The Stardust spacecraft, which has traveled 2 billion miles, was launched Feb. 7, 1999, and returned to earth Jan. 15, 2006, when its Aerogel-embedded samples of comet and interstellar dust will be returned to earth on a capsule designed to safely land them in Utah. Comets are thought to have been created before the planets, so scientists hope analysis of the comet samples will reveal information about the creation of our solar system.
Dr. Buettner is now a Sr. Project Engineer at Aerospace, where he is assisting government contractors test and improve their ground software in the Space-Based Surveillance Division of The Aerospace Corp.
The laboratory he built at JPL was used on numerous space shuttle flights, and on the Soviet Union�s MIR space station to capture high and hyper-velocity dust in space. The lab also supplied Aerogel to Sojourner, the very first robotic rover on Mars, and ultimately his autoclave was used by STARDUST mission scientists and engineers to make Aerogel to return for the first time in human history intact dust samples from a Comet.
Aerogel is composed of 99.8% air and is chemically similar to ordinary glass. Being the world's lightest known solid, it weighs only three times that of air.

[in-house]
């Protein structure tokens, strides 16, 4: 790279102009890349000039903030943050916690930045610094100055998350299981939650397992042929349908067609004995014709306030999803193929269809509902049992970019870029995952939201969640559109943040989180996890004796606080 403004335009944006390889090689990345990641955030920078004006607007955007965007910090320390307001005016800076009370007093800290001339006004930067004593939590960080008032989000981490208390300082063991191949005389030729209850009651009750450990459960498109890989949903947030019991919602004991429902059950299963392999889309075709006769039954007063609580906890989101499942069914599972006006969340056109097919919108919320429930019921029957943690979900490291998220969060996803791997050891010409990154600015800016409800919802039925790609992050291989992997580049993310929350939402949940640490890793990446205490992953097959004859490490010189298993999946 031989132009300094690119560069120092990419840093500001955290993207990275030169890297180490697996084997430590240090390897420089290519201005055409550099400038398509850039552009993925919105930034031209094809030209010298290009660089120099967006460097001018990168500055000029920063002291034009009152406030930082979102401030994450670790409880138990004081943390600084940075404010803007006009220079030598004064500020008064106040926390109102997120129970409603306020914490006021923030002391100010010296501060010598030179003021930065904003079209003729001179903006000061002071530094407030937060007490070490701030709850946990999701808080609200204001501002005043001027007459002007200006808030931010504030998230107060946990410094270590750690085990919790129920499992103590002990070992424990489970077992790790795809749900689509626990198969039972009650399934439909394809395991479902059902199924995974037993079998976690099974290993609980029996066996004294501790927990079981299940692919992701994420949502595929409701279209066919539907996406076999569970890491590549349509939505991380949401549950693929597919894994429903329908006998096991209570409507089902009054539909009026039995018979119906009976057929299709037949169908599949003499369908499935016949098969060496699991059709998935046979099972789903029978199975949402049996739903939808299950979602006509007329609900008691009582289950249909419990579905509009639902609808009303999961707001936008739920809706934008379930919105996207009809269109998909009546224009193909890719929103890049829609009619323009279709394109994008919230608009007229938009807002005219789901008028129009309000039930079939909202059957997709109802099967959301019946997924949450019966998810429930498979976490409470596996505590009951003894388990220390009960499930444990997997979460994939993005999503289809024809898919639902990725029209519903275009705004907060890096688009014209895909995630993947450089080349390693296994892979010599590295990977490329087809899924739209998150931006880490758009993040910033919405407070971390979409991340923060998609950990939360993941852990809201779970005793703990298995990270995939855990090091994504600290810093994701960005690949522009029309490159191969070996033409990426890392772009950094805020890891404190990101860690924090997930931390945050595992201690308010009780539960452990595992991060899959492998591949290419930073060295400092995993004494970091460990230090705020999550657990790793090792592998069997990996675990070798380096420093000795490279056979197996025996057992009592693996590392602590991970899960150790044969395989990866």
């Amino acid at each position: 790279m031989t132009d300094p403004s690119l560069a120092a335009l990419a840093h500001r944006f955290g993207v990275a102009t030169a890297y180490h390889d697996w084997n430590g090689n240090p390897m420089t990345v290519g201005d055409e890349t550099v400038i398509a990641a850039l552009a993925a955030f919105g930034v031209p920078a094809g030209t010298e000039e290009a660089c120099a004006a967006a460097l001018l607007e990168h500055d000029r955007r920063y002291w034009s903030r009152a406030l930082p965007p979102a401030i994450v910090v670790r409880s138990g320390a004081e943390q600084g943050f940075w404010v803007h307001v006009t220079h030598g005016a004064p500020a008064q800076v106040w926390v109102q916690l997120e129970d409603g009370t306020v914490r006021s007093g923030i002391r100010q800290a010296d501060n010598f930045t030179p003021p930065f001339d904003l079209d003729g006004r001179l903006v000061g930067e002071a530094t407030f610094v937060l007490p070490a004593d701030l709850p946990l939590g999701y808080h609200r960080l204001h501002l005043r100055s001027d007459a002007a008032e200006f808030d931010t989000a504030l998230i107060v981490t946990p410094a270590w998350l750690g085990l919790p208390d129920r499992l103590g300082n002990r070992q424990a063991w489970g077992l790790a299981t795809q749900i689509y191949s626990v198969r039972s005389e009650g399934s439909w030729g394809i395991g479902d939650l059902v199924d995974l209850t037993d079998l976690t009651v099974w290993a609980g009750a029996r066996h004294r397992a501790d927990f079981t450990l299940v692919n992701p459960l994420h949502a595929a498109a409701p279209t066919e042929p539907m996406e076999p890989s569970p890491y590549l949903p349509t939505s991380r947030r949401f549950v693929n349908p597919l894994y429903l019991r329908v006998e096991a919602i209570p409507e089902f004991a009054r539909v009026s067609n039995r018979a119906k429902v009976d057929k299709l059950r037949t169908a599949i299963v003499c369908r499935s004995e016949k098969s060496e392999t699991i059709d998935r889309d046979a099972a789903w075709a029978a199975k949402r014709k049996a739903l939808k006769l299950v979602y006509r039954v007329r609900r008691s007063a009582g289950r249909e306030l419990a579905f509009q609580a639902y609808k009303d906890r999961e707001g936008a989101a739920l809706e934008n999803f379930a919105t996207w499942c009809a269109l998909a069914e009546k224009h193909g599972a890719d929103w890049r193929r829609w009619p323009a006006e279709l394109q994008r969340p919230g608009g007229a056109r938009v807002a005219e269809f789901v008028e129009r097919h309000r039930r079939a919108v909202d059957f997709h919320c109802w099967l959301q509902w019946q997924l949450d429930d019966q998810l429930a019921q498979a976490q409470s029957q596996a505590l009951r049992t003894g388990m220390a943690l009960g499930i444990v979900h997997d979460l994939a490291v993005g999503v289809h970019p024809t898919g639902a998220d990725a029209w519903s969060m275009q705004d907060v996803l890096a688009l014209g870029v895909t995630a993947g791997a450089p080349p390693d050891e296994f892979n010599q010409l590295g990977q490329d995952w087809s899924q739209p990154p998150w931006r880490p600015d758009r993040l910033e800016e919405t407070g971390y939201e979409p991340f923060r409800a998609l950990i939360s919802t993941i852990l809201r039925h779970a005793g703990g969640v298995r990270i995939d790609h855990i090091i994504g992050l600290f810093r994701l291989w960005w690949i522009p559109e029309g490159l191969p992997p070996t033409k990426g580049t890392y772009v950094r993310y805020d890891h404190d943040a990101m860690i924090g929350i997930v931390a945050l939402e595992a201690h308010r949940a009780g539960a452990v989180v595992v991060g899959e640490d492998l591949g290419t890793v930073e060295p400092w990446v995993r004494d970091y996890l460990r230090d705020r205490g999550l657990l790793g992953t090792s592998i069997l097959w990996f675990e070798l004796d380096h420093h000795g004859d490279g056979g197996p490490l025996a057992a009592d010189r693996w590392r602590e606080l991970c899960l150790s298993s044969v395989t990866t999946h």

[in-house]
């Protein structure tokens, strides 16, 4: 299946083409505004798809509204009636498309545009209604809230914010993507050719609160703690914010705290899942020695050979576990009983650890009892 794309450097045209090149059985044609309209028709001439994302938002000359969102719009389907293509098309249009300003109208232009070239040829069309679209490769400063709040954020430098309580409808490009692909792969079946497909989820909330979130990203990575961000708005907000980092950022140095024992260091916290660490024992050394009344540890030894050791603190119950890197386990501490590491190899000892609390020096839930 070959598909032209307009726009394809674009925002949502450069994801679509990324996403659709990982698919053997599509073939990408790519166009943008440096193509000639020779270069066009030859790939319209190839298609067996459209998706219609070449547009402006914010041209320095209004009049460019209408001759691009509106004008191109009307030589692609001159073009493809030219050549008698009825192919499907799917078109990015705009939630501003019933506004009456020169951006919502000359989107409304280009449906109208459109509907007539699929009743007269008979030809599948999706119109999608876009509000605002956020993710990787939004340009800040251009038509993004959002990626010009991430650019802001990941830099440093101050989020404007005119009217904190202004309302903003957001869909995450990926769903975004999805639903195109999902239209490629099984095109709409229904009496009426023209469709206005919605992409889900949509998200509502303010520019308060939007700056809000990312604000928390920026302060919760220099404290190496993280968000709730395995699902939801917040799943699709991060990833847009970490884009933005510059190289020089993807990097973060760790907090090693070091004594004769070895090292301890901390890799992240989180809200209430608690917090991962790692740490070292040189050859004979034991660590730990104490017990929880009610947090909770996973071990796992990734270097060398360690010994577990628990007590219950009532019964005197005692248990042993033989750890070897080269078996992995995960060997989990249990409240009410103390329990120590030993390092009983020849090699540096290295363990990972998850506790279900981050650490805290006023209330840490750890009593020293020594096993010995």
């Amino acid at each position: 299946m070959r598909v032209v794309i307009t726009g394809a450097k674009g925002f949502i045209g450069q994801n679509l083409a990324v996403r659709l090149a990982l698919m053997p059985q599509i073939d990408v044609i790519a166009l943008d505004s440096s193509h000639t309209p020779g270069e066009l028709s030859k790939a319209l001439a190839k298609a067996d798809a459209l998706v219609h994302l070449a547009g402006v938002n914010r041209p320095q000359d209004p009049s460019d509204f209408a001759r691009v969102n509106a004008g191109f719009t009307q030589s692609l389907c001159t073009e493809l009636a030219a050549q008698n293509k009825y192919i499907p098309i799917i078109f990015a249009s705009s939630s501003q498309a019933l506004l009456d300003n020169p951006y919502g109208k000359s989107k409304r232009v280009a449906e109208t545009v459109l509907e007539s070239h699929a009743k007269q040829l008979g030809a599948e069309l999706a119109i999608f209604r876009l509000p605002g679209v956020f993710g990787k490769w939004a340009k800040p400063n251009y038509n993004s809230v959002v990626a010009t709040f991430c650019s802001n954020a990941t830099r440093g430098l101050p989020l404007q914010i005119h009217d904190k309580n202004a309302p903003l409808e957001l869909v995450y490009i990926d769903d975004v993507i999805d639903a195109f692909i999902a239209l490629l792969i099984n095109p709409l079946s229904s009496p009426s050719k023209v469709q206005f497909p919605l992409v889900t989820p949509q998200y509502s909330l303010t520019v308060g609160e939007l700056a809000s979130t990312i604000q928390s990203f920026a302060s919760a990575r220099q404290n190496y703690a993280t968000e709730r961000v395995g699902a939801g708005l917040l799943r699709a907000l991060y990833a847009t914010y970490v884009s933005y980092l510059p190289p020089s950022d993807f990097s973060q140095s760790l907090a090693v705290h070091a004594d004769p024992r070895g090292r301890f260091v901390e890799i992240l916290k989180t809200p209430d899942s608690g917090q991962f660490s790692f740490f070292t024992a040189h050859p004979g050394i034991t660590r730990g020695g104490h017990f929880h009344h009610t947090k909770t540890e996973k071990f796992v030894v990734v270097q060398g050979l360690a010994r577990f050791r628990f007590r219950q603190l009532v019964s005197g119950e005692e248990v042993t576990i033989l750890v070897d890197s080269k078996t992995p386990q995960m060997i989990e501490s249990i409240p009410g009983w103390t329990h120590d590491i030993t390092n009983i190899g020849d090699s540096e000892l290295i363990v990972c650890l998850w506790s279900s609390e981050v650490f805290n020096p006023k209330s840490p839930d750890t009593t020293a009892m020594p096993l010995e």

Aerogel (also called 'frozen smoke' because of its hazy blue appearance), is a truly remarkable material. It starts out as a wet gel (like Jell-O), which is dried at extremely high temperatures and pressures in an autoclave to produce a solid material.
Because it is so porous, Aerogel has the ability to capture dust particles in space which are traveling six times faster than the speed of a rifle bullet, a speed of 13,650 miles per hour! It can also capture the particles without changing their structure, which is ideal for the studies.
This exotic substance has many unusual properties, such as low thermal conductivity, refractive index and sound speed - in addition to its exceptional ability to capture fast moving dust.
Dr. Doug Buettner was born in Klamath Falls and grew up in Madras, graduating from Madras High in 1984. After high school, he spent two years studying Astrophysics at Boston University, after which he transferred to Oregon State and completed his bachelors and masters degrees in Physics in '88 and '91. His graduate work at Oregon State was funded in part by a NASA student research grant where he worked with OSU's Dr. David Griffiths and NASA Jet Propulsion Laboratory scientist Dr. Peter Tsou on hypervelocity intact capture; invented at JPL by Dr. Tsou. This work led to further research funding to support JPL and U.S. Air Force experiments to characterize the ballistic performance of high density foams for use in mannequins to capture shrapnel from live fire tests on F-16 fighter jets.